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Policy Papers
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As Russia continues to wage war against Ukraine, Western calls to confiscate Russian frozen assets to aid Ukraine’s reconstruction have become more urgent. Whether justice on this score will be ultimately delivered remains unclear. Despite many international initiatives to seize Russian assets, legal conservatism and concerns over the disruption of international rules are strong constraints. Finding a legal way to confiscate Russian sovereign assets will require political determination, international coordination and legal creativity.

Russia's Demise as an Energy Superpower
The Survival Editors' Blog, August 2022

Today’s soaring energy prices are bringing Russia record-high revenue and keeping the country’s sanctions-battered economy afloat. But while Moscow is raking in short-term gains, they are unlikely to last. A combination of Western sanctions, the European Union’s accelerated energy transition and limits to Russia’s pivot to Asia make the long-term implications for the country’s oil and gas industry bleak.

Moscow’s traditional energy ties to Europe materialised during the Cold War. Beginning in the 1960s, the energy bridge served as a stabilising mechanism and confidence-building measure between Western Europe and the Soviet Union. The oil and gas infrastructure emerged as a physical connection between the two rival blocs and fostered more normal political ties based on a mutual economic interest. Since the fall of the Soviet Union, Russia’s loss of control over transit infrastructure and the profound transformation of the EU’s energy markets have turned the energy bridge into a source of tension. The Ukraine invasion increased those tensions to the breaking point.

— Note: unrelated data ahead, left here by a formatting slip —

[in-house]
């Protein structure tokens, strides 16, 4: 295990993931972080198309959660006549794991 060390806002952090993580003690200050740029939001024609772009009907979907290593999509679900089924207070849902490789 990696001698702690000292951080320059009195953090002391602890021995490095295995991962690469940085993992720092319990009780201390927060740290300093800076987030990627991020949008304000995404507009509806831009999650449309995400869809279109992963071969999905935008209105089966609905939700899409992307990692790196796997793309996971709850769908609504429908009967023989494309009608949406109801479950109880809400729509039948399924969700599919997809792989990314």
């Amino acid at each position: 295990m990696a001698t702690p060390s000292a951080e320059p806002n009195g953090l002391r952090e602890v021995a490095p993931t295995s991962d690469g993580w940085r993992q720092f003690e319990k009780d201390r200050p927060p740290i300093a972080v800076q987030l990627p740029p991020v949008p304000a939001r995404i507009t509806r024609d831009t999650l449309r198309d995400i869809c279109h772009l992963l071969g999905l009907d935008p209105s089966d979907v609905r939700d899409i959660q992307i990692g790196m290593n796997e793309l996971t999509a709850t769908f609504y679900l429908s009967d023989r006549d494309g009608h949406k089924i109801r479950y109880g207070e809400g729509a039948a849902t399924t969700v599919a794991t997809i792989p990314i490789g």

Western financial warfare and Russia's de-dollarization strategy: How sanctions on Russia might reshape the global financial system
Finnish Institute of International Relations, 24 May 2022

Since 2014, Russia’s de-dollarization plan has been guided by security and geopolitical considerations. By dumping the US dollar from its foreign currency reserves, Russia diverted from the traditional approach where liquidity and the credibility of the issuer determine the choice of currency. In 2022, Russia has doubled down on its efforts to de-dollarize the economy. What started as de-dollarization in 2014, transformed into full-blown rouble-ization in 2022. Following the dynamic of an emerging multipolar world order, the global financial system is also gravitating towards fragmentation and currency multipolarity. The overuse of sanctions could strengthen revisionist countries’ desire to increasingly conduct their trade in non-dollar currencies in an attempt to avoid US oversight. If current trends continue, the de-dollarization effort could gain ground and undermine the primacy of the US dollar.